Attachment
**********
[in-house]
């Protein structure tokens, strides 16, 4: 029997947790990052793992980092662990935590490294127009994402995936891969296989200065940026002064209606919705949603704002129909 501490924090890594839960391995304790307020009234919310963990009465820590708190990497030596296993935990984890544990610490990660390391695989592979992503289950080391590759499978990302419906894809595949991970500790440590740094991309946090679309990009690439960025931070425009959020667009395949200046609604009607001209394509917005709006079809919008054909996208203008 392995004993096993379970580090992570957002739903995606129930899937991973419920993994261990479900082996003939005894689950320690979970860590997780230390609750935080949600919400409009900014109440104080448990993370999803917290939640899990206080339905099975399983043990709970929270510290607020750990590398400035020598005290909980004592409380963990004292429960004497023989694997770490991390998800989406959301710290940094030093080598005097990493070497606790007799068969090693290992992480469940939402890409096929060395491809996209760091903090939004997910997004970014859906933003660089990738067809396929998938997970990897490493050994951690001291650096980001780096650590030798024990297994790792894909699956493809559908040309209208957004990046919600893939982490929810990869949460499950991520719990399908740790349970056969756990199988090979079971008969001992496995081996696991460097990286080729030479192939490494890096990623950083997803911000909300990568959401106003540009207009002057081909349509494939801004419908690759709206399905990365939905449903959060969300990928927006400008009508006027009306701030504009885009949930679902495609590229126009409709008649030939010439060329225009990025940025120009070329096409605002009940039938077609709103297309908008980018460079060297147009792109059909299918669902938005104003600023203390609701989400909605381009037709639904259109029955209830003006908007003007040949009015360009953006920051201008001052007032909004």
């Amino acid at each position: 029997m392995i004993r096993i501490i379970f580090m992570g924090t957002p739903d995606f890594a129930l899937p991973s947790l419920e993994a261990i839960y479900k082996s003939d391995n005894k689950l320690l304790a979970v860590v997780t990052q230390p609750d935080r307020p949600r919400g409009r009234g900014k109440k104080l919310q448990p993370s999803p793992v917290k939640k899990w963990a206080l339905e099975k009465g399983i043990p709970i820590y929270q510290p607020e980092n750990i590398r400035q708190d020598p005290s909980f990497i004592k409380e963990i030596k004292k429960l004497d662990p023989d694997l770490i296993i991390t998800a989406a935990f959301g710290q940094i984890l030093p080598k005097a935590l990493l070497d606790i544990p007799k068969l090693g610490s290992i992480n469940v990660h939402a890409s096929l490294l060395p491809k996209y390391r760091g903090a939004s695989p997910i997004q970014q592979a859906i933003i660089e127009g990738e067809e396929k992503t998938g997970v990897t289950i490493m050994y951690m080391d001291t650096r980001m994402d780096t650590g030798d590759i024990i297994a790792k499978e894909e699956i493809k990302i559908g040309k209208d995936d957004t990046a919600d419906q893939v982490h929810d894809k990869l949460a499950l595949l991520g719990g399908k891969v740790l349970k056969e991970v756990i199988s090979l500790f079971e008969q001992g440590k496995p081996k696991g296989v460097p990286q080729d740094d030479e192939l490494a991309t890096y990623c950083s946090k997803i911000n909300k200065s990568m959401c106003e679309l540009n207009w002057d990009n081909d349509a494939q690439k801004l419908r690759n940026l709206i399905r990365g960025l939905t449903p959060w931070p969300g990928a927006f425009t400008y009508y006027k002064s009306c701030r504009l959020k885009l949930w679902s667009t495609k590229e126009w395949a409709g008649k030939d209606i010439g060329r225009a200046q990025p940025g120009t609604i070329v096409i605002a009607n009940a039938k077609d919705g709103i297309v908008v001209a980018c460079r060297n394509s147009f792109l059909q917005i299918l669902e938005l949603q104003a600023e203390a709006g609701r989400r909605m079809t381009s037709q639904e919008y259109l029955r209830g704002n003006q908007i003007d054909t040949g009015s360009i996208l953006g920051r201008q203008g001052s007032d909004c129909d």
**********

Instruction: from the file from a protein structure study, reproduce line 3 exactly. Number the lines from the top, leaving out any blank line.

């Amino acid at each position: 029997m392995i004993r096993i501490i379970f580090m992570g924090t957002p739903d995606f890594a129930l899937p991973s947790l419920e993994a261990i839960y479900k082996s003939d391995n005894k689950l320690l304790a979970v860590v997780t990052q230390p609750d935080r307020p949600r919400g409009r009234g900014k109440k104080l919310q448990p993370s999803p793992v917290k939640k899990w963990a206080l339905e099975k009465g399983i043990p709970i820590y929270q510290p607020e980092n750990i590398r400035q708190d020598p005290s909980f990497i004592k409380e963990i030596k004292k429960l004497d662990p023989d694997l770490i296993i991390t998800a989406a935990f959301g710290q940094i984890l030093p080598k005097a935590l990493l070497d606790i544990p007799k068969l090693g610490s290992i992480n469940v990660h939402a890409s096929l490294l060395p491809k996209y390391r760091g903090a939004s695989p997910i997004q970014q592979a859906i933003i660089e127009g990738e067809e396929k992503t998938g997970v990897t289950i490493m050994y951690m080391d001291t650096r980001m994402d780096t650590g030798d590759i024990i297994a790792k499978e894909e699956i493809k990302i559908g040309k209208d995936d957004t990046a919600d419906q893939v982490h929810d894809k990869l949460a499950l595949l991520g719990g399908k891969v740790l349970k056969e991970v756990i199988s090979l500790f079971e008969q001992g440590k496995p081996k696991g296989v460097p990286q080729d740094d030479e192939l490494a991309t890096y990623c950083s946090k997803i911000n909300k200065s990568m959401c106003e679309l540009n207009w002057d990009n081909d349509a494939q690439k801004l419908r690759n940026l709206i399905r990365g960025l939905t449903p959060w931070p969300g990928a927006f425009t400008y009508y006027k002064s009306c701030r504009l959020k885009l949930w679902s667009t495609k590229e126009w395949a409709g008649k030939d209606i010439g060329r225009a200046q990025p940025g120009t609604i070329v096409i605002a009607n009940a039938k077609d919705g709103i297309v908008v001209a980018c460079r060297n394509s147009f792109l059909q917005i299918l669902e938005l949603q104003a600023e203390a709006g609701r989400r909605m079809t381009s037709q639904e919008y259109l029955r209830g704002n003006q908007i003007d054909t040949g009015s360009i996208l953006g920051r201008q203008g001052s007032d909004c129909d």